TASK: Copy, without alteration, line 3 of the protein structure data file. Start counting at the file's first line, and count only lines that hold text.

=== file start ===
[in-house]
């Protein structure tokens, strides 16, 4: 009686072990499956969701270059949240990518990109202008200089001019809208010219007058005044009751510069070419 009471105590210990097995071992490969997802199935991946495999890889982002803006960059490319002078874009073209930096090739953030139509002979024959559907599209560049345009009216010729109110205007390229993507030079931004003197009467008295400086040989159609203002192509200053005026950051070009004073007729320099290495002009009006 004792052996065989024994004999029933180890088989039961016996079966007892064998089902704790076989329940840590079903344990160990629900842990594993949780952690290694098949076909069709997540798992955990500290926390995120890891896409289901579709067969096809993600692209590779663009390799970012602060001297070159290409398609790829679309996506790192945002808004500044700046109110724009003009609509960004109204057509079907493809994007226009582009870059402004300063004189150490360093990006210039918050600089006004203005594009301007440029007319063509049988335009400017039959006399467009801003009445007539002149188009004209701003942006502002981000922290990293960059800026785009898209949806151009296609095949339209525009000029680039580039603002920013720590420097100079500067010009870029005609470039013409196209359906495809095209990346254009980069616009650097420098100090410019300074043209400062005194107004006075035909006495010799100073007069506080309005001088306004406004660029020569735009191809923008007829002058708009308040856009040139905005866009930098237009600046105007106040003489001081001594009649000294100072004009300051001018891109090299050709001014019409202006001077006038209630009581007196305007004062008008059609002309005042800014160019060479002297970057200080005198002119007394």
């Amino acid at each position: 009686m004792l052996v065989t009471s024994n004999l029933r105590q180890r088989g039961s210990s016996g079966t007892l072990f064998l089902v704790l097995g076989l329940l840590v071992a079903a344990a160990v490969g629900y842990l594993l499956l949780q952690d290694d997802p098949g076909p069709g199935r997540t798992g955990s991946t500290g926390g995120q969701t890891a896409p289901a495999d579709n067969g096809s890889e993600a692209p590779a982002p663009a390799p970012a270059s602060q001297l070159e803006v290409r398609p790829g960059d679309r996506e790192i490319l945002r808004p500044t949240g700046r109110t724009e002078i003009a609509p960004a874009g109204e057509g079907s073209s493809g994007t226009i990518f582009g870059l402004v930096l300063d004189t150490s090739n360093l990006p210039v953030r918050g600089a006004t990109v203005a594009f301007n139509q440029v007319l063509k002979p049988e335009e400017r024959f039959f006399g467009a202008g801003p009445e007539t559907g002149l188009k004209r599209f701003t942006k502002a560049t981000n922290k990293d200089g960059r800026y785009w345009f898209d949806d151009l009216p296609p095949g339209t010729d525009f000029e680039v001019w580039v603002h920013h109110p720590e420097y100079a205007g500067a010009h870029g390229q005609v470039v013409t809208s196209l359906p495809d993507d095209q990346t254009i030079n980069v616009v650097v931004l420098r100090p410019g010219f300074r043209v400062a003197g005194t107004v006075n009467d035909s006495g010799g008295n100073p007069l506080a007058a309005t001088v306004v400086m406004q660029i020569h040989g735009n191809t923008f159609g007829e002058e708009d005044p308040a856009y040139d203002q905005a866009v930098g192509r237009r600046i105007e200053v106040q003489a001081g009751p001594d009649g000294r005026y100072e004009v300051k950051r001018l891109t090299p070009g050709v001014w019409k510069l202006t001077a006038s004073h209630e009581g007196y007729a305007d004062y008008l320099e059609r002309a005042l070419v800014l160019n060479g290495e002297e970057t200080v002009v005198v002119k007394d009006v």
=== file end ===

């Amino acid at each position: 009686m004792l052996v065989t009471s024994n004999l029933r105590q180890r088989g039961s210990s016996g079966t007892l072990f064998l089902v704790l097995g076989l329940l840590v071992a079903a344990a160990v490969g629900y842990l594993l499956l949780q952690d290694d997802p098949g076909p069709g199935r997540t798992g955990s991946t500290g926390g995120q969701t890891a896409p289901a495999d579709n067969g096809s890889e993600a692209p590779a982002p663009a390799p970012a270059s602060q001297l070159e803006v290409r398609p790829g960059d679309r996506e790192i490319l945002r808004p500044t949240g700046r109110t724009e002078i003009a609509p960004a874009g109204e057509g079907s073209s493809g994007t226009i990518f582009g870059l402004v930096l300063d004189t150490s090739n360093l990006p210039v953030r918050g600089a006004t990109v203005a594009f301007n139509q440029v007319l063509k002979p049988e335009e400017r024959f039959f006399g467009a202008g801003p009445e007539t559907g002149l188009k004209r599209f701003t942006k502002a560049t981000n922290k990293d200089g960059r800026y785009w345009f898209d949806d151009l009216p296609p095949g339209t010729d525009f000029e680039v001019w580039v603002h920013h109110p720590e420097y100079a205007g500067a010009h870029g390229q005609v470039v013409t809208s196209l359906p495809d993507d095209q990346t254009i030079n980069v616009v650097v931004l420098r100090p410019g010219f300074r043209v400062a003197g005194t107004v006075n009467d035909s006495g010799g008295n100073p007069l506080a007058a309005t001088v306004v400086m406004q660029i020569h040989g735009n191809t923008f159609g007829e002058e708009d005044p308040a856009y040139d203002q905005a866009v930098g192509r237009r600046i105007e200053v106040q003489a001081g009751p001594d009649g000294r005026y100072e004009v300051k950051r001018l891109t090299p070009g050709v001014w019409k510069l202006t001077a006038s004073h209630e009581g007196y007729a305007d004062y008008l320099e059609r002309a005042l070419v800014l160019n060479g290495e002297e970057t200080v002009v005198v002119k007394d009006v």